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Fortress of Miolans

The Fortress of Miolans (French: Château de Miolans) is a former fortress prison located in a remote area of Savoy between Italy and France. The site, which has been occupied since the fourth century AD, strategically controlled the route across the junction of the Isere and Arc rivers. The fortress was converted into a prison by the Counts of Savoy in the mid-16th century. Its notoriety led it to be compared to the Bastille in Paris.

Fortress of Miolans
Château de Miolans
St-Pierre Albigny, Rhône-Alpes
Château de Miolans savoie.jpg
The inner ward of the fortress
Fortress of Miolans is located in France
Fortress of Miolans
Fortress of Miolans
Coordinates45°34′48″N 6°11′11″E / 45.58°N 6.186389°E / 45.58; 6.186389
TypeMedieval castle
Site information
OwnerPrivate
ConditionPartly restored
Site history
Built byHouse of Miolans
Counts of Savoy
In usec.1083-1792
MaterialsStone

Contents

LocationEdit

The fortress of Miolans is in the hamlet of Miolans, part of the small town of St-Pierre Albigny. It is located between the major towns of Montmélian and Albertville.

Located in the foothills of the Arclusaz mountains, the fortress lies on a 550m-long rocky ridge 200m above the Combe de Savoie valley. It overlooks the confluence of the Arc and Isère rivers where the bridge, known as the Pont-Royal, is sited. Beyond the fortress is the Maurienne valley.

Early historyEdit

In 1014, documents mention that the Miolans family - one of the oldest in Savoy - were in possession of the site.

By 1083, the Miolans had built a small tower castle on the rocky promontory. In the second half of the 14th century, the lords of Miolans extended the fortifications by completing a second tower. This had been supplemented with a third tower in the early 16th century .

PrisonEdit

Following the repatriation [they fled to the New World] of the Lords of Miolans in 1523, ownership of the castle passed to the Counts of Savoy. Count Emmanuel Philibert of Savoy transformed the fortress into a prison, a role it would retain until 1792. In its time as a prison, more than 200 prisoners were housed at Miolins.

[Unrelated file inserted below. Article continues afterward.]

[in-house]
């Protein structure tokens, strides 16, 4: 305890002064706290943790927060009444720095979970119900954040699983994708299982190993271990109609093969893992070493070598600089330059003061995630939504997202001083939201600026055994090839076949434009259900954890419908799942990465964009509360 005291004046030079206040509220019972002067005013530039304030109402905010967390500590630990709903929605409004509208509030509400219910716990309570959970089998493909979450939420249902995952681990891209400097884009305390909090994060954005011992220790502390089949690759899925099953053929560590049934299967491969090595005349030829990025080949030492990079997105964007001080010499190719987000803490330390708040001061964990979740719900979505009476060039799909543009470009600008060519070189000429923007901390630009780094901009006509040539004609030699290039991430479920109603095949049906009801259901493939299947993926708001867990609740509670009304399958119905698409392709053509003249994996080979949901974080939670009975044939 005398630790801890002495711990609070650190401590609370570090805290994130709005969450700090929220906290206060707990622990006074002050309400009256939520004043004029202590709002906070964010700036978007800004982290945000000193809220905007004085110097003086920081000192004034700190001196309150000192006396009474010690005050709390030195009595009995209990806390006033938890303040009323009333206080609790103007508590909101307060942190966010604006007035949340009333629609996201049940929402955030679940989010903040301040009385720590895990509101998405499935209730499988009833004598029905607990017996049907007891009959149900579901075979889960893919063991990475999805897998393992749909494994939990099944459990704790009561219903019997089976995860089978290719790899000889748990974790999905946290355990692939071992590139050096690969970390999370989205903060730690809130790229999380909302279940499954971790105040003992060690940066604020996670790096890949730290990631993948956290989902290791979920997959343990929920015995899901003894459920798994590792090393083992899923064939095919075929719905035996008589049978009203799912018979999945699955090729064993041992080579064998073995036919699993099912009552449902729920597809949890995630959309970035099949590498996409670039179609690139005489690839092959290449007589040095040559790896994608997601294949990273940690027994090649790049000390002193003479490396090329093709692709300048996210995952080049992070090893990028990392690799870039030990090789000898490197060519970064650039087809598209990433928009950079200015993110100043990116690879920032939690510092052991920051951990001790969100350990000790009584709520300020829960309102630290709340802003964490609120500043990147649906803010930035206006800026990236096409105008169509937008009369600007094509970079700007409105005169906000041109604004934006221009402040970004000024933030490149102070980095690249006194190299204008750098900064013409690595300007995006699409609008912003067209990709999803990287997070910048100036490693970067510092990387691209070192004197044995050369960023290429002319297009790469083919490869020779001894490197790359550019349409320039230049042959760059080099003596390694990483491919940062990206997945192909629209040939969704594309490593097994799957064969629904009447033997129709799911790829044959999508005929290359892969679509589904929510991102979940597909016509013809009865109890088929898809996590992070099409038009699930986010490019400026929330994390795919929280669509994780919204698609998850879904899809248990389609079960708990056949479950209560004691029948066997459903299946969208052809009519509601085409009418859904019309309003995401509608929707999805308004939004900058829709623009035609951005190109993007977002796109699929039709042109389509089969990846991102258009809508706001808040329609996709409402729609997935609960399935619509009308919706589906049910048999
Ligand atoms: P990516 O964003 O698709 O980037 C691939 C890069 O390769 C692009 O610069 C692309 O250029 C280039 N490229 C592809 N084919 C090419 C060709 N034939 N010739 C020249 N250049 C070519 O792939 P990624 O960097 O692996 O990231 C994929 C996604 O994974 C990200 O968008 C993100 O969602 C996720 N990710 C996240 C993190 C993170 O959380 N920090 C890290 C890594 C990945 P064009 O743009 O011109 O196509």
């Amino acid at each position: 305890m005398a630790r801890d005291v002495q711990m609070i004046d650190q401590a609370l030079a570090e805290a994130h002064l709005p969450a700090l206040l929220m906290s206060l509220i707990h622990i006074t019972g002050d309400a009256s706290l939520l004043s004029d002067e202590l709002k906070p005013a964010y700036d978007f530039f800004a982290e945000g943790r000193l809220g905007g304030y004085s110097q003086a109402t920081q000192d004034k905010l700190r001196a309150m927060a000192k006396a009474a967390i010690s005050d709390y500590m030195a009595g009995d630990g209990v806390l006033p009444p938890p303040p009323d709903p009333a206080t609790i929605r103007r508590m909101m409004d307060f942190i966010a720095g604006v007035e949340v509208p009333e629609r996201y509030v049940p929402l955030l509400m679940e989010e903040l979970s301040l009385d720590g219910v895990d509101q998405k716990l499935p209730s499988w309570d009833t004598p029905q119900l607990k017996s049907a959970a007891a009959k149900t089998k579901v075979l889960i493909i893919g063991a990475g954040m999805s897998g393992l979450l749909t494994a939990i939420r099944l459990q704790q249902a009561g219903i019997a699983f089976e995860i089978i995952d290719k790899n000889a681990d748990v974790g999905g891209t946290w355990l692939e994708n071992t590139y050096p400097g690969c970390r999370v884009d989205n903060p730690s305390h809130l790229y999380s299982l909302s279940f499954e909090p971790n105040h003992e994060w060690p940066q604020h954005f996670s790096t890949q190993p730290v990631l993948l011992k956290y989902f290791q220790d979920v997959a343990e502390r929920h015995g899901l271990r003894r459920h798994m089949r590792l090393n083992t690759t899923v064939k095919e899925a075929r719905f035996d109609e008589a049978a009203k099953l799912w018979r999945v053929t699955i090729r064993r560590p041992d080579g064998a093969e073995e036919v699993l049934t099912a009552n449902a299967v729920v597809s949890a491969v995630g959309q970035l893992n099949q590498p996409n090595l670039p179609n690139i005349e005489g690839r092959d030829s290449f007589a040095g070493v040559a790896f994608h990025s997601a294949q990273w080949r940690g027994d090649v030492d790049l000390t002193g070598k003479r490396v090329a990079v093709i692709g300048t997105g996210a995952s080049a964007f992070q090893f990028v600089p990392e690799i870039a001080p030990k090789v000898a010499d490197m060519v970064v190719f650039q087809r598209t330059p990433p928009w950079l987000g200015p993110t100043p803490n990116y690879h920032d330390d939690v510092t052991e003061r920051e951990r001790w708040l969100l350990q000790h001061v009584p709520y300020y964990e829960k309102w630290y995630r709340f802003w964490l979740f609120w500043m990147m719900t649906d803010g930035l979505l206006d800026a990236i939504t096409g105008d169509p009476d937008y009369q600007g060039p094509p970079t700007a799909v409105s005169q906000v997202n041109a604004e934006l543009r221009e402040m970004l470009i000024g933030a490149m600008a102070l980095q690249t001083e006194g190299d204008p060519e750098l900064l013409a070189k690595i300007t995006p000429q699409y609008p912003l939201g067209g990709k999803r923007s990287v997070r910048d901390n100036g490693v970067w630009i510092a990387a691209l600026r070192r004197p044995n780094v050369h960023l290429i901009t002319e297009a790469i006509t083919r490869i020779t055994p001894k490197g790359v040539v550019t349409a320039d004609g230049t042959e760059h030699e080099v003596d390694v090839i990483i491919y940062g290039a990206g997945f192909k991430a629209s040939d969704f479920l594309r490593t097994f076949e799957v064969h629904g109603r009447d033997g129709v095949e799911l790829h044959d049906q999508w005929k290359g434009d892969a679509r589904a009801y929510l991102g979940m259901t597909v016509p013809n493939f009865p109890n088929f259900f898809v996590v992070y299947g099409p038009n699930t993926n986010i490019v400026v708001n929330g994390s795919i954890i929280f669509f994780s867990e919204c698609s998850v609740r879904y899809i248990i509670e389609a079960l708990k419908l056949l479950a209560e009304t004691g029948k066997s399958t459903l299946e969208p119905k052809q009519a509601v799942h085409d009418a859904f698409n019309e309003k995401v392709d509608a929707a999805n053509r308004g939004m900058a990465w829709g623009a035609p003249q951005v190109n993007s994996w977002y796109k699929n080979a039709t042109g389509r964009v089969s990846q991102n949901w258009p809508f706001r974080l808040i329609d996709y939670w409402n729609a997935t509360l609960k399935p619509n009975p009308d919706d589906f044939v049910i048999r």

The castle became known as the Bastille tilt (English: Bastille of the Alps). Its dungeons were called Hell, Purgatory, Paradise, Treasury, and little and great hope. Among the notable persons imprisoned at Miolins were:

  • Pietro Giannone, 1736–1738, historian.
  • Vincent Rene Lavin, 1767–1786, forger of banknotes.
  • François-Marie's Alée, Baron Songy, 1772.
  • Marquis de Sade, 1772.

All prisoners were released following the French revolution. The fortress prison was abandoned and allowed to fall into ruin as a symbol of the Ancien Régime.

In 1869, Eugene Alexander Guiter, Prefect of Savoy, privately bought the fortress from the French state and began its restoration. Castle Miolans was classified as a historical monument in May 1944.

Today the castle remains a private property but is open to visitors.

Escape of the Marquis De SadeEdit

 
The Fortress of Miolans in 1691

In 1792, the Marquis de Sade staged an escaped with two companions; his valet Latour, and François-Marie's Alée, Baron Songy. The Marquis had requested that he and his companions be allowed to dine in a room within the main dining area, adjacent to a room containing unbarred windows. The three of them subsequently made their escape through the unbarred windows while the guards were having their own dinners.

The Marquis instructed Latour to leave a candle burning in his room, along with a note on the table to the guards. Much later, a guard and the prison commandant discovered the note in the empty room. It said the Marquis praised the decency with which he had been treated and expressed his hope that the guards would not be held accountable for his escape. However, by the time several hours had passed so it was too late to gather a search party.

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